How to Prioritize Work Orders

by ManagerPlus on September 22, 2020
Top 10 OSHA Violations

A broad spectrum of businesses rely on work orders to organize their maintenance tasks. And while there are a variety of ways to prioritize work orders, each organization must create its own strategy for deciding which work orders take precedence.

According to the National Institute of Standards and Technology, in 2016, U.S. manufacturers spent $50 billion on maintenance and repair, a significant part of their total operating expenses. One of the best way to cut those costs is with a work order hierarchy. Organizations can save money by consistently first tackling issues that have the potential to grow into expensive problems. 

Let's explore how enterprises can improve their work order prioritization and how enterprise asset management (EAM) software makes the process easy.

How to improve your work order approach

Avoid gut reactions

Consider this situation: An executive calls down to the shop floor, insisting that an idle machine go back into production “Right now!”

This is a perfect example of possibly poor prioritization. The executive is not considering the asset's criticality, overall timing of maintenance tasks, and other factors that figure into comprehensive work order strategies. Instead of helping, they're creating chaos. It’s a reactive approach that fails to consider the big-picture needs of the entire enterprise.

There are many warning signs that you need to create a system to prioritize work orders, including:

  • Leaning toward subjective vs. objective decision-making
  • Giving priority to “squeaky wheels” 
  • Failing to collect outcomes data
  • Experiencing unexplained maintenance costs

Sophisticated work order software allows maintenance managers to prioritize tasks objectively and confidently. Having a plan in place also allows managers to collect critical data and analyze it for continuous quality improvement.

Weigh critical vs. criticality

Just because an asset is critical doesn’t mean it has high criticality. The difference is in the definition.

  • Critical is an adjective that subjectively defines an asset as extremely important.
  • Criticality is a measure of how vital an asset is to a process.

Confused? Here’s an example to clear things up:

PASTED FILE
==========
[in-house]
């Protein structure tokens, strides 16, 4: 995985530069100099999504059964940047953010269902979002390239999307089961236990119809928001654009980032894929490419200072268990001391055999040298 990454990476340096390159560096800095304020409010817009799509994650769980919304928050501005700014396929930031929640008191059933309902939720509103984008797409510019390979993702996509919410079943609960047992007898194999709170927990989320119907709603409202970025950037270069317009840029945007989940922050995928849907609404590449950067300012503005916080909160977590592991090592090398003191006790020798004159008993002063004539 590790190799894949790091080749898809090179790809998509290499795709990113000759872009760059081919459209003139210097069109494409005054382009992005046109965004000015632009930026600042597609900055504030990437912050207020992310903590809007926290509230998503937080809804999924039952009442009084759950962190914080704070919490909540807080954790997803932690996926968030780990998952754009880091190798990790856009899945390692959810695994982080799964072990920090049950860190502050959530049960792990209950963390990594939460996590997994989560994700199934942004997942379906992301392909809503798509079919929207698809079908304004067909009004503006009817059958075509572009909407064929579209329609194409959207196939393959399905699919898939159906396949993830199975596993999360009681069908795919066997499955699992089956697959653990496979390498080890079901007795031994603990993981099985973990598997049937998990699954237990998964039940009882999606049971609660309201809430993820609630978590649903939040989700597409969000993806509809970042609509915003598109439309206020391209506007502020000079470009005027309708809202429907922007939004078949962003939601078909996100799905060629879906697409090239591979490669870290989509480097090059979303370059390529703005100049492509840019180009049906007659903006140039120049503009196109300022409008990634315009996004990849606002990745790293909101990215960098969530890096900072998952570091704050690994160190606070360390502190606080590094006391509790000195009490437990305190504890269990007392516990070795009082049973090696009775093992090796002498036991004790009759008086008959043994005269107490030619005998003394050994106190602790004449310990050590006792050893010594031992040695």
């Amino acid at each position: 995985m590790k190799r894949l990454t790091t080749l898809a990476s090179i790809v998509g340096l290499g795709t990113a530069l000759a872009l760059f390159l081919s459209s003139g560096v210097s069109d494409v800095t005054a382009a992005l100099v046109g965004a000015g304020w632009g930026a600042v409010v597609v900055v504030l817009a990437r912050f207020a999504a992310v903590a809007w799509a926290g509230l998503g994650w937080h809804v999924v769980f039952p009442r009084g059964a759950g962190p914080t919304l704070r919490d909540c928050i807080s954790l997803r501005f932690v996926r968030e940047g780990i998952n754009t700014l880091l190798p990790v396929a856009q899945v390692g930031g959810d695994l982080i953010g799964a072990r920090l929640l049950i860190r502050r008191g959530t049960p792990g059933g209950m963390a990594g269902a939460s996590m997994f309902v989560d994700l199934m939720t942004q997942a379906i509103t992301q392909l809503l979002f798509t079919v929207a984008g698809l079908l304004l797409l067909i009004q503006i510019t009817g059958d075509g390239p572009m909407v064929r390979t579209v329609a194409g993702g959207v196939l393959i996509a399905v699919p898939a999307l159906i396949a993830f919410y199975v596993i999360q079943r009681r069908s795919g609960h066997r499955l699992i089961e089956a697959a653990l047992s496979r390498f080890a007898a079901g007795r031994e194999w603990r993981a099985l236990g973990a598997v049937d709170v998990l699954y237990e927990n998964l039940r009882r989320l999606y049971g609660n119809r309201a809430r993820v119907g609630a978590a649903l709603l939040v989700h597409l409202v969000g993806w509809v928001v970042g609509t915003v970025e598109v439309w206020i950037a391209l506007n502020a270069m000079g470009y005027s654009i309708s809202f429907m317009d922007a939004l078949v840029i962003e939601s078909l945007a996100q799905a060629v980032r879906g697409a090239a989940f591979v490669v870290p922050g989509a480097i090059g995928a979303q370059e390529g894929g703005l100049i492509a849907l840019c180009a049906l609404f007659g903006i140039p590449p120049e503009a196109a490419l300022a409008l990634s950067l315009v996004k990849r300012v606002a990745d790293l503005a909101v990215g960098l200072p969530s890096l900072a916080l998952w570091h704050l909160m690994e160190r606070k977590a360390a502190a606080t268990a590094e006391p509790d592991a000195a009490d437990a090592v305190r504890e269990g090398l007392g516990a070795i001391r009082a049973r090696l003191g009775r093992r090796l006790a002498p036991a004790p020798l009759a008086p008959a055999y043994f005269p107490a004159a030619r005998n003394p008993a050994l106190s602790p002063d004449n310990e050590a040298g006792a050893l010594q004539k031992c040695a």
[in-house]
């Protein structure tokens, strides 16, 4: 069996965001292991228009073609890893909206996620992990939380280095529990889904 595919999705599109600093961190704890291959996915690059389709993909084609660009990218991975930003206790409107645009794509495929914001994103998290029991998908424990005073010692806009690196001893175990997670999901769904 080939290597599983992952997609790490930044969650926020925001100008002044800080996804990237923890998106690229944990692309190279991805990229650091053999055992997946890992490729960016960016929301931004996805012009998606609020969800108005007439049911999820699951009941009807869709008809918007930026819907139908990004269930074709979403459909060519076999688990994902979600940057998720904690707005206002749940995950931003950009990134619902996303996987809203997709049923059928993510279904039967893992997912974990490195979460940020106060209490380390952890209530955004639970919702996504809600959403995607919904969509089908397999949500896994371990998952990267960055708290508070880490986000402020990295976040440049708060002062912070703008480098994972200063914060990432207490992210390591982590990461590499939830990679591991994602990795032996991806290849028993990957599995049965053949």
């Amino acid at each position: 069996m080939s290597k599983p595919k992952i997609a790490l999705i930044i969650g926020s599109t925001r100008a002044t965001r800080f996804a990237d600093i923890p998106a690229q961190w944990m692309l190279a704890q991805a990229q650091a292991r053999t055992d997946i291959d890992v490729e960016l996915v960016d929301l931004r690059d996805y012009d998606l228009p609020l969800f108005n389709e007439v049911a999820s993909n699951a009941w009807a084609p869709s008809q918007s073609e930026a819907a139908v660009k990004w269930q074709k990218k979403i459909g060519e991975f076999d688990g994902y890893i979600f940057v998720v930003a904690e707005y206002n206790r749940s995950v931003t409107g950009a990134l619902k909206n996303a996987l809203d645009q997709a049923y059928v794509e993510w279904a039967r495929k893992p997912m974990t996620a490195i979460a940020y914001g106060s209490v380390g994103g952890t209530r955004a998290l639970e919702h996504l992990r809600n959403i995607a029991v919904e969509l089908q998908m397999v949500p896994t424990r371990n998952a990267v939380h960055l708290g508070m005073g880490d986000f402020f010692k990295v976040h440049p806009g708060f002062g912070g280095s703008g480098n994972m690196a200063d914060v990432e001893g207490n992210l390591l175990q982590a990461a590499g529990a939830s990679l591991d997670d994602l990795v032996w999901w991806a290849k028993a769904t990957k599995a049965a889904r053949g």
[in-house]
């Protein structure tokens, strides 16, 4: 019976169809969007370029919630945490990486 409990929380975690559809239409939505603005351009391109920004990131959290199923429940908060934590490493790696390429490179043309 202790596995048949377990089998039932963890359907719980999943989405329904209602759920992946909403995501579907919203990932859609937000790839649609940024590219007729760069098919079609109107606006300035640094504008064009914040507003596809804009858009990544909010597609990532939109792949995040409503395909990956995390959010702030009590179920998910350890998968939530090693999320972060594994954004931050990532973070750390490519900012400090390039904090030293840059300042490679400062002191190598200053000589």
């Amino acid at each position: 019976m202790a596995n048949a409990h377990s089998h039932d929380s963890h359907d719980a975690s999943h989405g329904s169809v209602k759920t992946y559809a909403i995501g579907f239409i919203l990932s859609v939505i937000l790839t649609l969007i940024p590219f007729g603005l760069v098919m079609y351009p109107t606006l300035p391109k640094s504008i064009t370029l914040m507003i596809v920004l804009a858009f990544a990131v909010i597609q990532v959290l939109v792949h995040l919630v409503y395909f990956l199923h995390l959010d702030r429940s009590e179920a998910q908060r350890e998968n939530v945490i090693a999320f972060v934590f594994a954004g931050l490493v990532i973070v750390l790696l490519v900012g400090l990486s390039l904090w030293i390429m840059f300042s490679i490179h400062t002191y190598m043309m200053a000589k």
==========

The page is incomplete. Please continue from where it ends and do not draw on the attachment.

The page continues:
A laminate flooring manufacturer must hot coat the surface of each piece of material with a polyurethane adhesive. Everyone would agree that the roll coater, which applies the adhesive, is essential to this process.

Without the coater, the flooring wouldn’t have a durable surface, and the final product wouldn’t sell. The roll coater is a critical asset.

However, with monitoring and robust preventive maintenance, the likelihood of the roll coater failing is low. Hence, its criticality is low.

When resources are tight, it makes sense for an organization to focus its maintenance efforts on assets with the highest criticality. Work order software helps make this distinction with analytics, asset categorizations, and asset maintenance and repair histories.

Follow these 4 steps to prioritize work orders

Unless you're ranking work orders properly, productivity falls, affecting the entire enterprise and its profitability. Here are four basic steps for work order prioritization.

1. Start with safety

In most cases, work orders generated to address safety issues are high-priority repairs, even though when don’t necessarily affect production.

For example, consider the guard rail of a process machine. The rail has zero impact on the equipment’s ability to produce, but if it breaks it's is a primary concern because it directly impacts operator safety.

Occupational Safety and Health Act (OSHA) violations are costly in more ways than one. Beyond the financial penalties for violations, worker injuries cause disruptions in the workplace, damage business reputations, and can seriously affect lives.

In 2018, the top 10 most common OSHA violations resulted in more than 31,000 fines in the United States, with over $400 million of direct costs for organizations.

Modern EAM software helps prevent OSHA violations by documenting compliance activities, generating checklists, and collecting inspection data. You can then leverage the data to determine when a work order is related to your safety program and push it to the top of the priority list.

After safety, what should be your next priority? Uptime. The objective is to balance immediate uptime repairs with preventive tasks that lower the risk of failure over the long term.

One of the best ways to do this is with a priority matrix.

2. Make a matrix

Selecting which work order comes first is tough, and each organization will need to weight its unique goals when making the decision. Creating a work order priority matrix that ranks both asset criticality and operational risk is a straightforward way to define priorities.

Asset Criticality Factor Examples (high to low work order priority):